Thursday, January 24, 2008

Environmental Rankings

Yale just released a list of the world's greenest countries (they listed 149 countries and some of them really aren't all that green) according to Yale's environmental performance index (EPI). Their ranking system includes emissions, conservation laws, water/air purity, etc. The U.S. ranked 39 with an EPI of 81 percent. Sri Lanka ranked 50 with an EPI of 79.5 percent. I find this fascinating because although I know Sri Lanka does not have anywhere near the amount of industry that the U.S. has, just looking around you can see the air and water pollution, the lack of enforcement when it comes to environmental laws (o.k. any laws) and the general disregard for the environment. I mean, I do understand this is the trend of my own government, but there is an incredible difference between the air I breathed in D.C. and the air I breathe here. But then again, we are really good at making the U.S. look clean, even though I know full well it isn't. Plus, I do understand that our ranking is really directly related to our transportation infrastructure and various industries (especially the coal power industry).

Anyway, the point of the index is to show that there is vast room for improvement (except, maybe for Switzerland, whose EPI is 95.5 percent). I'm not really expecting things to change in the near future, but I am hoping the U.S. is a little embarrassed that several developing countries ranked far better than us. With the resources and financing that we have in the U.S. this is incredibly sad.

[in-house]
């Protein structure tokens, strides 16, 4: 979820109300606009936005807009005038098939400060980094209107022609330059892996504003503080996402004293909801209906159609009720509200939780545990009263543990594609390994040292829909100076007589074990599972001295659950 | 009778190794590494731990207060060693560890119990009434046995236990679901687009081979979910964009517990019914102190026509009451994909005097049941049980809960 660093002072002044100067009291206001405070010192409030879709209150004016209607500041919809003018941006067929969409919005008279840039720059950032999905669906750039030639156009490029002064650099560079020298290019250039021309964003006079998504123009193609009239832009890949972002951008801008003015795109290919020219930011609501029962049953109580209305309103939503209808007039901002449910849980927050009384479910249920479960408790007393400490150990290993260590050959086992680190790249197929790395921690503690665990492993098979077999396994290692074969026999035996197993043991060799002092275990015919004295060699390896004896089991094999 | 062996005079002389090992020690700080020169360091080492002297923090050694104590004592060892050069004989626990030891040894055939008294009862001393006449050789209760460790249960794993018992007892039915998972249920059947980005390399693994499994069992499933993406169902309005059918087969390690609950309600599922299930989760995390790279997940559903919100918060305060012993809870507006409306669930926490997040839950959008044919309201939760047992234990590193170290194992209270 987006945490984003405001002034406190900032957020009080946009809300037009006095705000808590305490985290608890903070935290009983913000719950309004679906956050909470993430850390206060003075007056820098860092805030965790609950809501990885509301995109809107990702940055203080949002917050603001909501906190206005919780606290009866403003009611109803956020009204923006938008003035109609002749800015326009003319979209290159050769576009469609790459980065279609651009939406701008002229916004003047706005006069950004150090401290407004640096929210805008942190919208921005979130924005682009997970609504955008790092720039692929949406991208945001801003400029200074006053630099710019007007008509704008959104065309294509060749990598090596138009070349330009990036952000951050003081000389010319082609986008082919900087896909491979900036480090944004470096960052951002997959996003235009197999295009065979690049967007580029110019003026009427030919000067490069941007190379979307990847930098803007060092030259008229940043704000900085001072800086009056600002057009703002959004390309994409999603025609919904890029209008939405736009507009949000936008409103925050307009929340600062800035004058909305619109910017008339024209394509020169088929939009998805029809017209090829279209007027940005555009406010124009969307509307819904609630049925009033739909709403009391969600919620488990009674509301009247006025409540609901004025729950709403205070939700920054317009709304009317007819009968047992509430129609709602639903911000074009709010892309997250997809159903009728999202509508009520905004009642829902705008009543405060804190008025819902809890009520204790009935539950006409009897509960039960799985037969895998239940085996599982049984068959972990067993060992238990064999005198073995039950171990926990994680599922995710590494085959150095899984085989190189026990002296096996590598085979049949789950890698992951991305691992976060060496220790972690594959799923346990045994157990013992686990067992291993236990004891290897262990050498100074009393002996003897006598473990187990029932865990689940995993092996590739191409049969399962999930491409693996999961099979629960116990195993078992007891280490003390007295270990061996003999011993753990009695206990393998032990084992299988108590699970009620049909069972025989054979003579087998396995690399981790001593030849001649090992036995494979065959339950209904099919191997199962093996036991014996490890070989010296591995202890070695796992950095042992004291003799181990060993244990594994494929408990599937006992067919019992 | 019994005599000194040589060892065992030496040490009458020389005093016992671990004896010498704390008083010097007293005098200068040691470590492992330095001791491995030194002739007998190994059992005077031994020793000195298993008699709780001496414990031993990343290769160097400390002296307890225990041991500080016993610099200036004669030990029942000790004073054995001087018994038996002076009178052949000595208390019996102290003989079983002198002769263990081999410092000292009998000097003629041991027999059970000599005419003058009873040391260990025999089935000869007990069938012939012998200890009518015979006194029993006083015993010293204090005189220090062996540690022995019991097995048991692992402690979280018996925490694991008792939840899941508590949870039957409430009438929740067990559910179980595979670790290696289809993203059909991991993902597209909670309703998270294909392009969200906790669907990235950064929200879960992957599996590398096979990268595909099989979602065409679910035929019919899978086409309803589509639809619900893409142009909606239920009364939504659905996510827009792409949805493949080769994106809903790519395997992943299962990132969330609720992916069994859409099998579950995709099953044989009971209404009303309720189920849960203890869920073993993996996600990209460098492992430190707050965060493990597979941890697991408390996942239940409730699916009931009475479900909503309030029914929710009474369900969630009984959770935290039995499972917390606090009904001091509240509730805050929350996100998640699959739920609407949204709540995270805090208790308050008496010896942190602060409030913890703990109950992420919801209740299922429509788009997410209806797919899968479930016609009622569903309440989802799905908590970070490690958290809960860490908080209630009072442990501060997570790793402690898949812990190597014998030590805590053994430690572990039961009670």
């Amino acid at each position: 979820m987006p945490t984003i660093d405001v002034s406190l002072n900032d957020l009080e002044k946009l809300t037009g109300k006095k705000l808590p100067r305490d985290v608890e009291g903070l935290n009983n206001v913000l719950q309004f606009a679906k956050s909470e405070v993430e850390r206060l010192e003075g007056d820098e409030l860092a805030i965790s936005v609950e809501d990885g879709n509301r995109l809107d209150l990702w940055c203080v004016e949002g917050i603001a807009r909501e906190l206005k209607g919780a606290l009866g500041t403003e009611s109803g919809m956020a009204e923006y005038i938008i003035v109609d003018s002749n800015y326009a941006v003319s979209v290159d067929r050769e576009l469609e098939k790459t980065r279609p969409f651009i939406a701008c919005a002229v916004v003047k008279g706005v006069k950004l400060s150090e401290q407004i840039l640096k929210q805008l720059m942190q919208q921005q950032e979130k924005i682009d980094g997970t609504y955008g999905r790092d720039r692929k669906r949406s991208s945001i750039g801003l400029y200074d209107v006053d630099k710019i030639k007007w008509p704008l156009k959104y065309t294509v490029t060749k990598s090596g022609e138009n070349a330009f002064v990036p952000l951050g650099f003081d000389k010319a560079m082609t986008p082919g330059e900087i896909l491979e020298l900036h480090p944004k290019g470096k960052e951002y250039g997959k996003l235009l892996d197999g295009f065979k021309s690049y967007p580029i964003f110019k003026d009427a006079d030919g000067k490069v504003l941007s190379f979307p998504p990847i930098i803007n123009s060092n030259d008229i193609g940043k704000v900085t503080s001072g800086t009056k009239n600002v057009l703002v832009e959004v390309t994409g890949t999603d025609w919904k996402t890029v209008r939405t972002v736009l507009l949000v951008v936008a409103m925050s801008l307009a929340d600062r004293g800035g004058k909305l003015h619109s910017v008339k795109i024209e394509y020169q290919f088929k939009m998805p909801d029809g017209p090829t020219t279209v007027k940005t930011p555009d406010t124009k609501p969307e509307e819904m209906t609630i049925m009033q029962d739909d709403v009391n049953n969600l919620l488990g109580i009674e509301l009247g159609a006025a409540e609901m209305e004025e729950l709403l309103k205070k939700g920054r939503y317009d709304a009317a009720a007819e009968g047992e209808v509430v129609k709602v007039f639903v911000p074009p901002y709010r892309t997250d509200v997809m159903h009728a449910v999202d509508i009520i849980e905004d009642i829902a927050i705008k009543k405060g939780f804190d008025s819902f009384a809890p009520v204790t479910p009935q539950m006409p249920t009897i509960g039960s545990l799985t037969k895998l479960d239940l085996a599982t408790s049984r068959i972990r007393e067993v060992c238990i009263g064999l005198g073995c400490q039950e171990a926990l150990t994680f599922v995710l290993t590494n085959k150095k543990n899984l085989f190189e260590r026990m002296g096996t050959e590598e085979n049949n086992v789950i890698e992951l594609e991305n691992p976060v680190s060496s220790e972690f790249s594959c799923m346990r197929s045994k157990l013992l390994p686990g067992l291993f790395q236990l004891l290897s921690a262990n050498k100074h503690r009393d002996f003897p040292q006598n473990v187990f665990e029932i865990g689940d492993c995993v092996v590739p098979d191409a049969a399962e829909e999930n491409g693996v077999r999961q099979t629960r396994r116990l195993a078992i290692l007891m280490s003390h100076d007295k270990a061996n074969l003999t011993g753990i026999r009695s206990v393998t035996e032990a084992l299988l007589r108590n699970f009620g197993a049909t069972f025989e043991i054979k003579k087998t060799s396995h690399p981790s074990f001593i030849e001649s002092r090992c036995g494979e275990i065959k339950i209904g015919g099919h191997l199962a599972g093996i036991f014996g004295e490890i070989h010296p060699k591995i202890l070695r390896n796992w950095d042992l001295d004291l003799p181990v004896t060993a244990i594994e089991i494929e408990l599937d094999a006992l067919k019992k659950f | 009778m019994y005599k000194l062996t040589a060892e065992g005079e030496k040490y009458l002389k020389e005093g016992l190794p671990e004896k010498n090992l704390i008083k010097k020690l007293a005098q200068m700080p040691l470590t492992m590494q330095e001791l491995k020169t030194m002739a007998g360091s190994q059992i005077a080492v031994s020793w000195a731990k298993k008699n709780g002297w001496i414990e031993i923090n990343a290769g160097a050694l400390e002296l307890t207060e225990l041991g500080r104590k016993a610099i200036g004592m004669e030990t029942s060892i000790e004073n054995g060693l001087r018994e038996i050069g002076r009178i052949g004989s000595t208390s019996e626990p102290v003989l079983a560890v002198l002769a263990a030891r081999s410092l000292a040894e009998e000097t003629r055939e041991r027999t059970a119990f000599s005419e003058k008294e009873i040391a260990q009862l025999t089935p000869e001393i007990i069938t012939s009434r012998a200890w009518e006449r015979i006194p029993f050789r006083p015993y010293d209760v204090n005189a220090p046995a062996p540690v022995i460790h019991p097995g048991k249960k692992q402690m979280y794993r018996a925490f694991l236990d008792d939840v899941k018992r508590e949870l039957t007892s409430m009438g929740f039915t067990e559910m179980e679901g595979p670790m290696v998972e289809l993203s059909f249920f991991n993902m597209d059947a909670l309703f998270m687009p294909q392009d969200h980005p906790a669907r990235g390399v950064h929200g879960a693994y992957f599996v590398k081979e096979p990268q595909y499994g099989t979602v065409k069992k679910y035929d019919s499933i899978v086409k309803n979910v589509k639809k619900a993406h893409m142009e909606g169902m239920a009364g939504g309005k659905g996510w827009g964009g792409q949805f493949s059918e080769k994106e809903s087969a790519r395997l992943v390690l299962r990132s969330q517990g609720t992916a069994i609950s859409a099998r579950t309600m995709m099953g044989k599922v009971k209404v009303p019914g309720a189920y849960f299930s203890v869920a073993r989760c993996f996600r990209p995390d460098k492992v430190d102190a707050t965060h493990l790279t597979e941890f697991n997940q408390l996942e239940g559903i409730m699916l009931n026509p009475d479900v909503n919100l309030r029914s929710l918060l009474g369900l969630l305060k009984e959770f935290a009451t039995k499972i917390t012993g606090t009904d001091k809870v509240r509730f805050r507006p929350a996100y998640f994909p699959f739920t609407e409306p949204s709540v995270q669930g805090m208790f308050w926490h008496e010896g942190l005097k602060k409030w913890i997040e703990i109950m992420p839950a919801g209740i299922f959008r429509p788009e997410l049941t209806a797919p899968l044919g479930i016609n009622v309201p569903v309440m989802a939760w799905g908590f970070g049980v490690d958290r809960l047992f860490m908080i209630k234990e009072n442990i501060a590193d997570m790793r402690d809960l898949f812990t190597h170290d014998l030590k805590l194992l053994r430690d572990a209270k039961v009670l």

Now many countries are reviewing their subsidies for biofuels. Thank goodness. The Netherlands has stopped their subsidies for palm oil now that they have proof that a great deal is grown on drained peat land (um, I could have told them that). I see potential in biofuels, but way too many countries are interested in cutting down forest to grow these crops. This is really completely counter to the point. I get asked about it all the time here, but since Sri Lanka can't even grow enough rice for their population, I'm very reluctant to give advice on biofuels. I'm all for using used vegetable oil to run your diesel vehicle, but I can't justify growing corn for fuel when people don't have enough to eat. That said, the U.S. wastes a great deal of corn -- all of that should be used for biofuels. We could also stop feeding grain and corn to cattle and other livestock. O.k. I promised less soap box this year, so I'm stopping here.

In war news, the President says the most recent bombings in Colombo may not have been executed by the LTTE! The President is quoted as saying:

“It is not like the LTTE to set off bombs to cause only a huge sound and no casualties. Why should they risk their men to plant these 'dumb bombs' when they are used to causing huge casualties?"
This is a huge jump for the President because basically anytime someone hiccups he blames the LTTE. There has also been news that he has renewed interest in working with the LTTE. Maybe a new ceasefire can be developed.

Meanwhile, the big Perahera that should have happened this week in Kelaniya did not. We actually went to the temple (by public bus -- I have no other option) to see it. Unfortunately, the guy who protects the shoes said the government canceled the Perahera for security reasons and told the temple officials to not advertise that fact. We did wander around the temple for a bit taking photos of cute kids. I'll try to get those up soon.

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